Answers from Our Experts (2)
When most people think of antiquing, they think of quiet towns in Maine and Vermont, with its pleasant streets and rows of antique shops full of old treasures.
Truth is, NYC also has a vibrant antiquing scene as well, often found around the various flea markets and thrift shops in town. But there are some very special thrift shops, such as the New York City Opera Thrift Shop in the neighborhood of Gramercy Park, where you can find high-end furnishings, artworks, clothing, and more and where the proceeds from your purchases go to support the design and creation of costumes for productions at the New York City Opera.
Some New Yorkers also like to do most of their antiquing at annual events, such as the Winter Antiques Show and the International Fine Art and Antiques show, which often feel more like art gallerie exhibits than markets, but never fail in delivery that unique, rare find.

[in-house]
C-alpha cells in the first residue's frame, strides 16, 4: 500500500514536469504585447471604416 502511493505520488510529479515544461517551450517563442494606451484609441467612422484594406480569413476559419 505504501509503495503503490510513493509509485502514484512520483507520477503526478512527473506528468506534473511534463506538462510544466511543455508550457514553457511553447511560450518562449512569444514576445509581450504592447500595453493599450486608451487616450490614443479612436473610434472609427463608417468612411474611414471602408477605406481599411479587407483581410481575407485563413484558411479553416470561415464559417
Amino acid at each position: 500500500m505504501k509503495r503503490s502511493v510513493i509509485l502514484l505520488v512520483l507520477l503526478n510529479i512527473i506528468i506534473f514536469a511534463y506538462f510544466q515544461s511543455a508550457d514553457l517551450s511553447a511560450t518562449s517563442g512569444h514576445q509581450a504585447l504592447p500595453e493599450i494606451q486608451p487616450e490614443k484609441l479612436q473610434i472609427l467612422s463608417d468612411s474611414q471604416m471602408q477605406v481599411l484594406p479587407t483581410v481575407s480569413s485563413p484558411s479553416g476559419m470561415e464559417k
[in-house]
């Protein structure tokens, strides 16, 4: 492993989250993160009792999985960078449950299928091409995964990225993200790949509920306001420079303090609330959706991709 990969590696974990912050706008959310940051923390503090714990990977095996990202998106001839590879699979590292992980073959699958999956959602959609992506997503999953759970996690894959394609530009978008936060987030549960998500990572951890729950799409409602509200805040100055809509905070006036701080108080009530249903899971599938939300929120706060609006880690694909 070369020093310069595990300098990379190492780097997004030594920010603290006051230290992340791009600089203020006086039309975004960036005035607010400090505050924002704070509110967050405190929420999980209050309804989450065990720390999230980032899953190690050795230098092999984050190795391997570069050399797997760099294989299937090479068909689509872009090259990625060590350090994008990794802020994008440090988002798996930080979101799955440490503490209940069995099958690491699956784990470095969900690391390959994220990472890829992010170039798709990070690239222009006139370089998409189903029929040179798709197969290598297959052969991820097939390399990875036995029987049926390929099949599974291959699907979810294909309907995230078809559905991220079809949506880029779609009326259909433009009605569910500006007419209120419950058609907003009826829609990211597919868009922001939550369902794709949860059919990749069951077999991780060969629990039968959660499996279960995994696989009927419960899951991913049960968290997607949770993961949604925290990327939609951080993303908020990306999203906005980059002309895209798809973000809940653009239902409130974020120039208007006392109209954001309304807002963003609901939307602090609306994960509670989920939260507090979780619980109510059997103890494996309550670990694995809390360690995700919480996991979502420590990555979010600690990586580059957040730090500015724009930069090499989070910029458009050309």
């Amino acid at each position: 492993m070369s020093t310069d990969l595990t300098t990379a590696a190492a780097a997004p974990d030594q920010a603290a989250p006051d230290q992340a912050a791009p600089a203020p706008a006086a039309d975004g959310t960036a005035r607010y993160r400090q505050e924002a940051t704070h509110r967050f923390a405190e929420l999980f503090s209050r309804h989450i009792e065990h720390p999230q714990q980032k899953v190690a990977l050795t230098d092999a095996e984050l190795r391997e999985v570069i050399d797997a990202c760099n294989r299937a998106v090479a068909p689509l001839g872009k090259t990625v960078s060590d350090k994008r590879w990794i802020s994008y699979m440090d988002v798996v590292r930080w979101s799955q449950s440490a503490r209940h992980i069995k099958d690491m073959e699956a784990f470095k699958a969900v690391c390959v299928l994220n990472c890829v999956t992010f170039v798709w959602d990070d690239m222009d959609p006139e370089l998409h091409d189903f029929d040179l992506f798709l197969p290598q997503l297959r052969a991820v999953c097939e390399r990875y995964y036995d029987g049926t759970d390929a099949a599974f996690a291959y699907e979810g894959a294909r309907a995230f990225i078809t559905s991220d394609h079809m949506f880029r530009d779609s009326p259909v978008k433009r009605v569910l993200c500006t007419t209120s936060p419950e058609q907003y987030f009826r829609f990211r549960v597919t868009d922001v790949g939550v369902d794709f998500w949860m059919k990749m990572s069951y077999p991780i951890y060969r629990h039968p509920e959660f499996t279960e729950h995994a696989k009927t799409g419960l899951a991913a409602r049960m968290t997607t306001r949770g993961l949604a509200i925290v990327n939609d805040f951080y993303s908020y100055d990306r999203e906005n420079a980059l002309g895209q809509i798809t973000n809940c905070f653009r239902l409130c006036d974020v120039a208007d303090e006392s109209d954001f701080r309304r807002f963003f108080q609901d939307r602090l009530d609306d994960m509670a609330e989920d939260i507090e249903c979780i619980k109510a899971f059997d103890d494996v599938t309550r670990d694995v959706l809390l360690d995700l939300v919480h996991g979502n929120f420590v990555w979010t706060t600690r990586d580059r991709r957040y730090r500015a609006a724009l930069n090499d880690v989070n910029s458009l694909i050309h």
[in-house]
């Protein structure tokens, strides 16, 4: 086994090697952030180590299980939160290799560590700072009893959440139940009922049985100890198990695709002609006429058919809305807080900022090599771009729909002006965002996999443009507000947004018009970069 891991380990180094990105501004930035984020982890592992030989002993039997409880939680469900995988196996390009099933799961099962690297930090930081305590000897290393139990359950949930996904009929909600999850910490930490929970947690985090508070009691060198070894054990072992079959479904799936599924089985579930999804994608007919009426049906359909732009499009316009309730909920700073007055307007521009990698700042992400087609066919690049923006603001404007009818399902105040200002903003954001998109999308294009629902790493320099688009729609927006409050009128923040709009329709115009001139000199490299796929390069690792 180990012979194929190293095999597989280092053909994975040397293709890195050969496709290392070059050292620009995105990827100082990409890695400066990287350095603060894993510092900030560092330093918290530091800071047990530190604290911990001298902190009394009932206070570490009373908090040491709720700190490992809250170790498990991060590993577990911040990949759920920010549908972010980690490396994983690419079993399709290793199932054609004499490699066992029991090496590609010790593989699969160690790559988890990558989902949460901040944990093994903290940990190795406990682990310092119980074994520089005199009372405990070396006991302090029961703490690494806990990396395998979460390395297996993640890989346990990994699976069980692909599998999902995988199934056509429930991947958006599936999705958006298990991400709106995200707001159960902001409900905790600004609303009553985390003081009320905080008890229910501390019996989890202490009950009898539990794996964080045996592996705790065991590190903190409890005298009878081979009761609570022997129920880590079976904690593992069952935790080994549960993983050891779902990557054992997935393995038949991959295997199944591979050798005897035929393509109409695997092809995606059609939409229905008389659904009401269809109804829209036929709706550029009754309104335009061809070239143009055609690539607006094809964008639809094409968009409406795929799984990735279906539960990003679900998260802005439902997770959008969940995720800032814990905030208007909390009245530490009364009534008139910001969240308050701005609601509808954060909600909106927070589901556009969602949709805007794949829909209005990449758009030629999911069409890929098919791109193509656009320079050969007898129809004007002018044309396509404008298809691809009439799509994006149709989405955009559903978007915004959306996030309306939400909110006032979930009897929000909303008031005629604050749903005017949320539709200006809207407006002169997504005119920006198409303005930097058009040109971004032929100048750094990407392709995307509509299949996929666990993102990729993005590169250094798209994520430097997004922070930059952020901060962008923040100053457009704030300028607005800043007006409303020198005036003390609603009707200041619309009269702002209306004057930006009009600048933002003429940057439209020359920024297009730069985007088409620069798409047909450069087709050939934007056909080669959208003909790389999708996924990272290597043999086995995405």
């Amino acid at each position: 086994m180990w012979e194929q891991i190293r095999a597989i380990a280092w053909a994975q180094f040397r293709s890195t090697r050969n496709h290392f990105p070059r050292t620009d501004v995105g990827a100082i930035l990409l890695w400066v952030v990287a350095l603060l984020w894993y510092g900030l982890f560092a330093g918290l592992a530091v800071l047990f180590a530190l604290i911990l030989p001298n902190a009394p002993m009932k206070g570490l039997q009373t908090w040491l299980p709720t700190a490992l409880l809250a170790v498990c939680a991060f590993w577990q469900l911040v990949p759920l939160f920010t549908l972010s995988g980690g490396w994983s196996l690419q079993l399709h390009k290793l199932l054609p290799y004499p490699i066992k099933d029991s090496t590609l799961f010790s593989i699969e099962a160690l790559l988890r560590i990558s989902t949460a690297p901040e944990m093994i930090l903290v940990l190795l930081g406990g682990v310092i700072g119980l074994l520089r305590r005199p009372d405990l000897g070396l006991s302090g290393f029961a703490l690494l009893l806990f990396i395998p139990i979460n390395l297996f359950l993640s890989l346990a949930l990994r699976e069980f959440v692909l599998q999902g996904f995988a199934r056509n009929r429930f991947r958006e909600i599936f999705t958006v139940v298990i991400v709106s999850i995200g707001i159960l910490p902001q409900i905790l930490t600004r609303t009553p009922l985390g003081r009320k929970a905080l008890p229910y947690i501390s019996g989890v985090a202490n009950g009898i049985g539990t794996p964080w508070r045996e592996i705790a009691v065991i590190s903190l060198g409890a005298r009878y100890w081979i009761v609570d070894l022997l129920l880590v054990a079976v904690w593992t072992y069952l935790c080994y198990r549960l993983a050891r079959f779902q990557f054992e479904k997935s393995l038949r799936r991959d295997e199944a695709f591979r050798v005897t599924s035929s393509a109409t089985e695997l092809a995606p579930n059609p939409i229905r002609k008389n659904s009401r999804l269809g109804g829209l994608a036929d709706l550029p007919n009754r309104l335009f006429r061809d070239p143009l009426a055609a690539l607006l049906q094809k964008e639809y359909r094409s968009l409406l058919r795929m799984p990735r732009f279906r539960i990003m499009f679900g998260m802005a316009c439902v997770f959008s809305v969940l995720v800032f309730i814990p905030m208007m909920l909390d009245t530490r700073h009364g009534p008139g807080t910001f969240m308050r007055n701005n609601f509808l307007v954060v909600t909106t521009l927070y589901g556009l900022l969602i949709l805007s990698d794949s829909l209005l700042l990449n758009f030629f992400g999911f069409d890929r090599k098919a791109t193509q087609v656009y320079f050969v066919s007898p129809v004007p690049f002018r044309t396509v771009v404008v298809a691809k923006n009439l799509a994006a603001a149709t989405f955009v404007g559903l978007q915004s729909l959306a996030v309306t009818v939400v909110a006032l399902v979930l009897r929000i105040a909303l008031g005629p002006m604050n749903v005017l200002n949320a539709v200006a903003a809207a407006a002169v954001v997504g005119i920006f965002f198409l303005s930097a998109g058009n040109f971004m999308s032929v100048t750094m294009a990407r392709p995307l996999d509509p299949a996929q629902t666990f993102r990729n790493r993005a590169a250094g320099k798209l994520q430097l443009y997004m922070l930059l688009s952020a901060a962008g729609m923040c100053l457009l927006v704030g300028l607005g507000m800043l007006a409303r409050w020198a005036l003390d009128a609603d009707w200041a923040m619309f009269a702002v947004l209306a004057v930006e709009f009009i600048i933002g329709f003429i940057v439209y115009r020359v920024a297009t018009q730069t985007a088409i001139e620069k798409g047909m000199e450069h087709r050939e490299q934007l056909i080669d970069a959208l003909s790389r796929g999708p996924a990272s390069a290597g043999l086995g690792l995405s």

The best antique shops are hidden and packed with a curated collection of interesting objects.
One of my favorites is an antique cookbook shop in the far west of SoHo on Greenwich Street. Joanne Hendricks Cookbooks specializes in out of print, unusual cookbooks and books on food and wine. It’s an excellent place to hunt for a special gift that can be easily transported. This shop is also a piece of history, as it is set in the front room of a historic townhouse.
A curiosity shop full of unique items, the Olde Good Things store (locations in Union Square, Chelsea, the Bowery, and the Upper West Side) has everything you didn’t know you needed. Expect unusual dining tables, accents, mirrors, and lamps. For browsing or buying, it’s easy to get lost in the fun finds stocked in these stores.